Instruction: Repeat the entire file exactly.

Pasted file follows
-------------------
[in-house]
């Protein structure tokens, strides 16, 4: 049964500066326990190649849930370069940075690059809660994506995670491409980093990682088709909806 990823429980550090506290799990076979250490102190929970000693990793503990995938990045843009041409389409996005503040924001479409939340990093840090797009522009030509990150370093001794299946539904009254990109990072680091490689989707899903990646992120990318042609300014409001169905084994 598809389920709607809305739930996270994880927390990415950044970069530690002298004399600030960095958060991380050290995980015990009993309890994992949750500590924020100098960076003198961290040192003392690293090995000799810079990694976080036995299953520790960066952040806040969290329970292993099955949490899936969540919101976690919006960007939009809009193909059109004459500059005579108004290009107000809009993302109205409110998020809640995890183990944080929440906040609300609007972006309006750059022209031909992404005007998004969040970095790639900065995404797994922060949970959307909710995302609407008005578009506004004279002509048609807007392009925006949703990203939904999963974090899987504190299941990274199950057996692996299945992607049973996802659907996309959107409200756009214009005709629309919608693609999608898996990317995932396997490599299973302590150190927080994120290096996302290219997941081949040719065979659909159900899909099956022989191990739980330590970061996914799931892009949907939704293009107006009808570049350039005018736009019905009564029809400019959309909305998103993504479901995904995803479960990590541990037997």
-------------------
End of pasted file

[in-house]
């Protein structure tokens, strides 16, 4: 049964500066326990190649849930370069940075690059809660994506995670491409980093990682088709909806 990823429980550090506290799990076979250490102190929970000693990793503990995938990045843009041409389409996005503040924001479409939340990093840090797009522009030509990150370093001794299946539904009254990109990072680091490689989707899903990646992120990318042609300014409001169905084994 598809389920709607809305739930996270994880927390990415950044970069530690002298004399600030960095958060991380050290995980015990009993309890994992949750500590924020100098960076003198961290040192003392690293090995000799810079990694976080036995299953520790960066952040806040969290329970292993099955949490899936969540919101976690919006960007939009809009193909059109004459500059005579108004290009107000809009993302109205409110998020809640995890183990944080929440906040609300609007972006309006750059022209031909992404005007998004969040970095790639900065995404797994922060949970959307909710995302609407008005578009506004004279002509048609807007392009925006949703990203939904999963974090899987504190299941990274199950057996692996299945992607049973996802659907996309959107409200756009214009005709629309919608693609999608898996990317995932396997490599299973302590150190927080994120290096996302290219997941081949040719065979659909159900899909099956022989191990739980330590970061996914799931892009949907939704293009107006009808570049350039005018736009019905009564029809400019959309909305998103993504479901995904995803479960990590541990037997």